Cluster Munition Ban Policy

Last updated: 03 July 2018

Summary: Non-signatory China acknowledges the humanitarian problems caused by cluster munitions but has not taken any steps to accede to the convention. It abstained from voting on a key United Nations (UN) resolution on the convention in December 2017. China has participated as an observer in all of the convention’s annual meetings. China has acknowledged that it produces, exports, and stockpiles cluster munitions, but says it has never used them.


The People’s Republic of China has not acceded to the Convention on Cluster Munitions. In September 2017, China told States Parties that it appreciates the convention’s “humanitarian spirit” but “cannot join the convention at the moment…due to our national defence needs.”[1]

Since 2014, China has stated that it “ascribes to the goal and principles” of the convention.[2] China has long reiterated the importance of explicitly establishing the principle that “the users of cluster munitions, particularly those who massively used cluster munitions on other countries’ territory, shall effectively shoulder the responsibility for their clearance.”[3] China has also objected to how the convention was negotiated outside of UN auspices.[4]

China did not participate in the Oslo Process that produced the Convention on Cluster Munitions.[5] When the convention opened for signature in Oslo in December 2008, China issued a statement saying that it would continue to work for an “early and proper solution on the humanitarian problems arising from cluster bombs.”[6]

China has participated as an observer in every Meeting of States Parties of the convention as well as the First Review Conference in 2015. It attended the convention’s intersessional meetings in 2011 and 2013–2014. China has readily met with Cluster Munition Coalition representatives and Monitor researchers to discuss its views on cluster munitions and its position on the convention.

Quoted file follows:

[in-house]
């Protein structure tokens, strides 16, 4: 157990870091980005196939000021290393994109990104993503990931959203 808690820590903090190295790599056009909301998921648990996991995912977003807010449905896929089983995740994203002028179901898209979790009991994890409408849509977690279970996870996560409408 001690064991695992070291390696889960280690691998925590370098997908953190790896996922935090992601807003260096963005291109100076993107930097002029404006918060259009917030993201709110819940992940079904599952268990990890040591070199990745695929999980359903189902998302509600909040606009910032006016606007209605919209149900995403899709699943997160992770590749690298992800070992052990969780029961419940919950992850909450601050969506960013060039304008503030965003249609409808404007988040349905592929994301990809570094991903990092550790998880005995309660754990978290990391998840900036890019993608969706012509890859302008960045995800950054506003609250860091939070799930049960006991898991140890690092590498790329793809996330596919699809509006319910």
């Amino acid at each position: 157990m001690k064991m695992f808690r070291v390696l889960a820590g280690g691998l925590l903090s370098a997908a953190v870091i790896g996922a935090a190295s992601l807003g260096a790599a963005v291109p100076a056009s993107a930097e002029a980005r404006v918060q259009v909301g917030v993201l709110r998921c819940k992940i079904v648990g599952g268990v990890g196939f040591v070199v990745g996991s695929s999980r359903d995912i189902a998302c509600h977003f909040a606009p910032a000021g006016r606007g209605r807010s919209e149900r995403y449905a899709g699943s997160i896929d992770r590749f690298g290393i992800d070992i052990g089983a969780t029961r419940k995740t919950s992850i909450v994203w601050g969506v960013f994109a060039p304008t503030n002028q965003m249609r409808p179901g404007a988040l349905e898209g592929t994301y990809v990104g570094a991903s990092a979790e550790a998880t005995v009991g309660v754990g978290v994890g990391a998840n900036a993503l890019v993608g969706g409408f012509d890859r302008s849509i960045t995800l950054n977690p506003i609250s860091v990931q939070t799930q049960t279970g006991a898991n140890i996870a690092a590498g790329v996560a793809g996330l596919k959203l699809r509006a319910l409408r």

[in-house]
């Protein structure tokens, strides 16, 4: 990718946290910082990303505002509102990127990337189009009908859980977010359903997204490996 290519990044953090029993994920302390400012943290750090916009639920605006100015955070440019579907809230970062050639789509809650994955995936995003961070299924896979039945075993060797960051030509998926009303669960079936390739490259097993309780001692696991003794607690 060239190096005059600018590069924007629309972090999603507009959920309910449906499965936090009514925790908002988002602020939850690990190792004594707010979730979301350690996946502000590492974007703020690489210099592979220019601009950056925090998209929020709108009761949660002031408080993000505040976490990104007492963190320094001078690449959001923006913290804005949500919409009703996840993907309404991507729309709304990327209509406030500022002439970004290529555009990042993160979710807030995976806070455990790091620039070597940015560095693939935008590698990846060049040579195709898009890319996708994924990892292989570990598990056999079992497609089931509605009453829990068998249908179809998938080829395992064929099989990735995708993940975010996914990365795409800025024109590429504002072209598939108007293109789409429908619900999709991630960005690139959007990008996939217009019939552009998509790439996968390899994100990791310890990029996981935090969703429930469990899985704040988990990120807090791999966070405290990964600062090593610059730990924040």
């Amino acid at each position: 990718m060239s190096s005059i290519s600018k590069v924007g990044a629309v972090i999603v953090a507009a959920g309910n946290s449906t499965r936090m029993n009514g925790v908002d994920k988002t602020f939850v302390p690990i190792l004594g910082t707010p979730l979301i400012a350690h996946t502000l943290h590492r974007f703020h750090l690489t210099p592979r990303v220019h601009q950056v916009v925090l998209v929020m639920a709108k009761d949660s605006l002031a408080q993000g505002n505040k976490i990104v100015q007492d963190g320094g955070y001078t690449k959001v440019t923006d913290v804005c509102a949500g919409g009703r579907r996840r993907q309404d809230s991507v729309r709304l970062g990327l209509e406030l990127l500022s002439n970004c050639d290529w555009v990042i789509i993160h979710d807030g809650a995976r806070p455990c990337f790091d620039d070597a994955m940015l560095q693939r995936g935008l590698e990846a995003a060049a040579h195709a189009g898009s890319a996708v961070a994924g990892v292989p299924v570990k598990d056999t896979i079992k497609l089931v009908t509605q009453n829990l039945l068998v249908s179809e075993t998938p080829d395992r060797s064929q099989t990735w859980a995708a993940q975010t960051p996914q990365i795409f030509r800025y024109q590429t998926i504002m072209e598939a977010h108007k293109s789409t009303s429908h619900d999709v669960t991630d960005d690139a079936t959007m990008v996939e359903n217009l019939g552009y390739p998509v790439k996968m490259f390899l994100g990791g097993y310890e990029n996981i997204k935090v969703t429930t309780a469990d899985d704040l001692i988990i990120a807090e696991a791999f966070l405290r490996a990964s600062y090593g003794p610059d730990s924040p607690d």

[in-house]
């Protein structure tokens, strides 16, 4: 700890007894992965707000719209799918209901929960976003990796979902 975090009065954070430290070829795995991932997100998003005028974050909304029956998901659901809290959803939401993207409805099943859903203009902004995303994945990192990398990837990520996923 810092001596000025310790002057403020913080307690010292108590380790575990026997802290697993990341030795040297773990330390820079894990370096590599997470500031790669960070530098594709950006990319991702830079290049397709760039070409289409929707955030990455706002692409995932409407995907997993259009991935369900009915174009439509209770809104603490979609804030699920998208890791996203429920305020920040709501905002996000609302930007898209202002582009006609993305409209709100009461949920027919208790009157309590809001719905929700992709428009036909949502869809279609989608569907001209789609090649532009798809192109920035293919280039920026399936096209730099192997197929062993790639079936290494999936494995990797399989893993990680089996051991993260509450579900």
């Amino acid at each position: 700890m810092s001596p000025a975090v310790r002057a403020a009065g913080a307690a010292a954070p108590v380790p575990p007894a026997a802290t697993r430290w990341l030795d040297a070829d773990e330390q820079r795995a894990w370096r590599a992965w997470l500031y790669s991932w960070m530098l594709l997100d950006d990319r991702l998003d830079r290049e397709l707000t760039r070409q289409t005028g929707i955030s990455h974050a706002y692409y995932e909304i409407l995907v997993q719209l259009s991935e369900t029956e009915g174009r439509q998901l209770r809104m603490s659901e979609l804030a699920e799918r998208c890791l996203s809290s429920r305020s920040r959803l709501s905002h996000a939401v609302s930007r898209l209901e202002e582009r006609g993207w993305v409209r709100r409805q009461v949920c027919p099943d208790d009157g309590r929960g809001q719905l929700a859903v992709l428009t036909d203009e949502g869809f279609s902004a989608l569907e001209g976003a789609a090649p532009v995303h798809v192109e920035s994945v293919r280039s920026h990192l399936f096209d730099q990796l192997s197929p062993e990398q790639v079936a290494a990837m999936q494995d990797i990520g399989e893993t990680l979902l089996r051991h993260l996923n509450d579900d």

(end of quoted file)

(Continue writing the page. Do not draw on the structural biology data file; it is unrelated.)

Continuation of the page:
In December 2017, China abstained from the vote on a key UN General Assembly (UNGA) resolution that calls on states outside the Convention on Cluster Munitions to “join as soon as possible.”[7] It abstained from voting on previous resolutions promoting the convention in 2015 and 2016.

China has voted against UNGA resolutions expressing outrage at the use of cluster munitions in Syria, most recently in December 2017.[8] It voted in favor of a 2015 UN Security Council (UNSC) resolution that expressed concern at evidence of cluster munition use by the government of Sudan.[9] China voted in favor of a May 2014 UNSC resolution expressing concern at the use of cluster munitions in South Sudan.[10]

China is not party to the Mine Ban Treaty.

China is party to the Convention on Conventional Weapons (CCW). China used to state that existing international humanitarian law was sufficient to deal with the issue of cluster munitions, but in 2008, supported efforts to create a new CCW protocol on cluster munitions. In 2011, the CCW failed to agree to a new protocol on cluster munitions, effectively ending its deliberations on the topic and leaving the Convention on Cluster Munitions as the sole instrument dedicated to ending the suffering caused by cluster munitions. China has not proposed any new CCW work on cluster munitions since 2011.